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How Many Workers Die in the United States? [Updated 2020]

Each year the American Federation of Labor and Congress of Industrial Organizations (AFL-CIO)releases Death on the Job, a report that tracks how many workers die in the United States. The most recent report analyzes workplace fatalities for 2017. AFL-CIO states that its mission is to make sure that all working people in American are treated fairly. This includes having a safe workplace.

While the organization acknowledges that worker safety has come a long way since the OSH Act of 1970, it states that too many workers are still at risk of serious injury and death. By publishing this report, the AFL-CIO hopes to increase awareness about the lack of safety at American workplaces.

Below are some of the key findings from the AFL-CIO report.

Total Number of Workplace Fatalities and Injuries

There were 5,147 workplace fatalities in the United States in 2017. It is estimated that an additional 95,000 died as a result of occupational diseases contracted at the workplace. Yet, these deaths are not included in official reports. If they were, statistics would reveal that about 275 people die from work-related injuries or illnesses each day.

In 2017, there were approximately 3.5 million reported non-fatal worker injuries. Notably, the organization points out that limitations in reporting and a lack of accountability makes knowing how exactly many workers are injured while on the job. In fact, the organization states that many more workers suffer than reports reveal. It estimates that numbers are three times higher—meaning about 7 million to 10.5 injuries and illnesses harm workers each year.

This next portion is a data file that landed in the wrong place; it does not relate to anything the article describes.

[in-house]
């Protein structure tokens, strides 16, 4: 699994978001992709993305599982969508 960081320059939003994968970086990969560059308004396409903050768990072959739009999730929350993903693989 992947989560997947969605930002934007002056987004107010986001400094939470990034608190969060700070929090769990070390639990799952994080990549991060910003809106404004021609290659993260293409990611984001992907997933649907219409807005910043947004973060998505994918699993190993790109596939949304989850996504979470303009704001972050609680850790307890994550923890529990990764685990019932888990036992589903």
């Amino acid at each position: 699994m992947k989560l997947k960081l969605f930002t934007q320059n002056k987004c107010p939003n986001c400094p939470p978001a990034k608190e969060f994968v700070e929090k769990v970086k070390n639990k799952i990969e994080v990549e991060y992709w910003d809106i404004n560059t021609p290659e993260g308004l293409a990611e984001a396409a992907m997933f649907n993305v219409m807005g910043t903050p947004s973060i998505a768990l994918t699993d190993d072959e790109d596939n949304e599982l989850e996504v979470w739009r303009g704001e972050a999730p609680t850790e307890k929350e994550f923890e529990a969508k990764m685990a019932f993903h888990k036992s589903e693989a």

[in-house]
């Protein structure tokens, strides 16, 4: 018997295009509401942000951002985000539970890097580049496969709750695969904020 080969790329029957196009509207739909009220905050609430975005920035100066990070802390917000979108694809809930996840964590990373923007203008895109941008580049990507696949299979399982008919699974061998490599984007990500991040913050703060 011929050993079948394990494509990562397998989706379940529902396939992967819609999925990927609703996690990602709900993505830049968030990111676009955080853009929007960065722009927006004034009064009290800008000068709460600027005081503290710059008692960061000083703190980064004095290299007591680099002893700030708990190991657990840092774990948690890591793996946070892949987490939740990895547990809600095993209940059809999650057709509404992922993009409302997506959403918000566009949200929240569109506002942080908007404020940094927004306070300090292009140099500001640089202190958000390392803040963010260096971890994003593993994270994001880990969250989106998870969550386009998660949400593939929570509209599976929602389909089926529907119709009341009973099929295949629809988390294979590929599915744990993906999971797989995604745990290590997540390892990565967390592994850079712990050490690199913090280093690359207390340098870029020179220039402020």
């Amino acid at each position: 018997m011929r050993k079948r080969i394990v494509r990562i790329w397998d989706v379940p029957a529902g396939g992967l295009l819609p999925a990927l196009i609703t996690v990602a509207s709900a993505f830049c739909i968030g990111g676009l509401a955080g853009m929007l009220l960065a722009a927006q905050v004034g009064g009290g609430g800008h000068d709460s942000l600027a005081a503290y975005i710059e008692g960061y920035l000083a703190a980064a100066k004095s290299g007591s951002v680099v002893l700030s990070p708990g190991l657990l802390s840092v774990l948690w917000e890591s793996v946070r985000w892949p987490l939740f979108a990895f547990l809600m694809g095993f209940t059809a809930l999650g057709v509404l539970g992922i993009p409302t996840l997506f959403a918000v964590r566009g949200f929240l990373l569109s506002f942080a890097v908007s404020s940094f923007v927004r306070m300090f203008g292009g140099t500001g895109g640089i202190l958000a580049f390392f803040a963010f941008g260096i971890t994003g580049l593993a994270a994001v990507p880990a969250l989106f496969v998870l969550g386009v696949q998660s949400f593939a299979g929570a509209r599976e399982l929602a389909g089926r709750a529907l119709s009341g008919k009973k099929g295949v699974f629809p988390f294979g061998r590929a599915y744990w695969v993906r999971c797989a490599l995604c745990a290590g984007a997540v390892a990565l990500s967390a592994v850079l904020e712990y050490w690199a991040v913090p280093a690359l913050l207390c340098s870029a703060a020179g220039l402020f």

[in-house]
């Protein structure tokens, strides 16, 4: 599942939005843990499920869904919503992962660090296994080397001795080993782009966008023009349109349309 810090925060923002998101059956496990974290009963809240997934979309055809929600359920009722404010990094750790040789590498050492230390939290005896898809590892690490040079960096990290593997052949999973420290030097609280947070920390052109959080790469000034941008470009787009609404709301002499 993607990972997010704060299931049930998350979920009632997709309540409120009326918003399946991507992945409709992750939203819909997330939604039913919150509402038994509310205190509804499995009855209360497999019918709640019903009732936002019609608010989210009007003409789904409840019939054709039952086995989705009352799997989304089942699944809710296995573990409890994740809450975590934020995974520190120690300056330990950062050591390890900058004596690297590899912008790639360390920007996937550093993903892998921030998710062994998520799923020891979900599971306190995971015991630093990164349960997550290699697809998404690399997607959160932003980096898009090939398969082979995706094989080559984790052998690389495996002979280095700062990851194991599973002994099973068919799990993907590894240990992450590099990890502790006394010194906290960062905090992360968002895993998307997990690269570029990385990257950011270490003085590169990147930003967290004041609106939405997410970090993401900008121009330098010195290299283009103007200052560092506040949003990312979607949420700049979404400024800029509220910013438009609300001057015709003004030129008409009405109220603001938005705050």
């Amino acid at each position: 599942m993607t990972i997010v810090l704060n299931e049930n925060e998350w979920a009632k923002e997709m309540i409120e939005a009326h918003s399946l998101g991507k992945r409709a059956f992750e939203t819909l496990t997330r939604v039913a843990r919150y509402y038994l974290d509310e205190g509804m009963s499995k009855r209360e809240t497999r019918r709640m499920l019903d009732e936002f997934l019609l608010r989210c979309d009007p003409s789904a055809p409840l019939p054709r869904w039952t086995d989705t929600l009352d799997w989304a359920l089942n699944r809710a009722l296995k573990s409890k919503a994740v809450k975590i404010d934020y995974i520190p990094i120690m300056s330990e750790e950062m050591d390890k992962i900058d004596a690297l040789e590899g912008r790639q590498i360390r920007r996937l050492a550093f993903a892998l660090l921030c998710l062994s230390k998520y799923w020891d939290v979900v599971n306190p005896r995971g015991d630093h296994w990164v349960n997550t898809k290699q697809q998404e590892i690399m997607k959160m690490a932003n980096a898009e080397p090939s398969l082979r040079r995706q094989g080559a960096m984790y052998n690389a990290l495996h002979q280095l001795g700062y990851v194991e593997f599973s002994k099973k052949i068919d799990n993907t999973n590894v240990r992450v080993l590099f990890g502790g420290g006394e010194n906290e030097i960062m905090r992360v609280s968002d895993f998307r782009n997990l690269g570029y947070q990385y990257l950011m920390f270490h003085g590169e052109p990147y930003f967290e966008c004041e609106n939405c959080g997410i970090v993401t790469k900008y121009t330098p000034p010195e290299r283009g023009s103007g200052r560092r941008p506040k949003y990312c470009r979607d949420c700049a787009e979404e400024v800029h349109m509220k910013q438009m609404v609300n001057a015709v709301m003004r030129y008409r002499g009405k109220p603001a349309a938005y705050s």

Workplace Fatality Rates by State

The top five deadliest states to work in are as follows:

  1. Alaska (10.2 per 100,000 workers)
  2. North Dakota (10.1 per 100,000 workers)
  3. Wyoming (7.7 per 100,000 workers)
  4. West Virginia (7.4 per 100,000 workers)
  5. South Dakota (7.3 per 100,000 workers)

Workplace Fatalities by Industry

The report also reveals that construction remains the deadliest job in the United States.

The industries with the highest number of workplace fatalities are as follows:

  • Construction – 971 workplace fatalities
  • Transportation and warehousing – 882
  • Agriculture, forestry, fishing, and hunting – 581

The AFL-CIO also notes that the mining sector, including oil and gas extraction, had an increase in fatalities. This sector had 12.9 fatalities per 100,000 workers— a fatality rate that’s four times higher than the national average. Oil and gas workers account for 72% of these fatalities.

OSHA Lacks Resources for Effective Safety Oversight

Importantly, the AFL-CIO warns that fatality and injury rates are increasing in some sectors because OSHA does not have the funding or resources to make sure all employers follow safety laws.

It points out that:

  • There are only 1,815 inspectors (752 federal and 1,063 state) to inspect the 9.8 million
  • workplaces under the Occupational Safety and Health Act’s jurisdiction.
  • The number of OSHA inspectors is at the lowest number since the early 1970s.
  • Federal OSHA has enough inspectors to inspect workplaces only once every 165 years.
  • State OSHA plans have enough inspectors to inspect workplaces once every 108 years.
  • There is one inspector for every 79,262 workers.
  • The current OSHA budget amounts to $3.64 to protect each worker.

In other words, the safety of workers in the United States relies on the responsibility of employers. While many companies are diligent about protecting their employees, too many are cutting corners and placing lives at risk.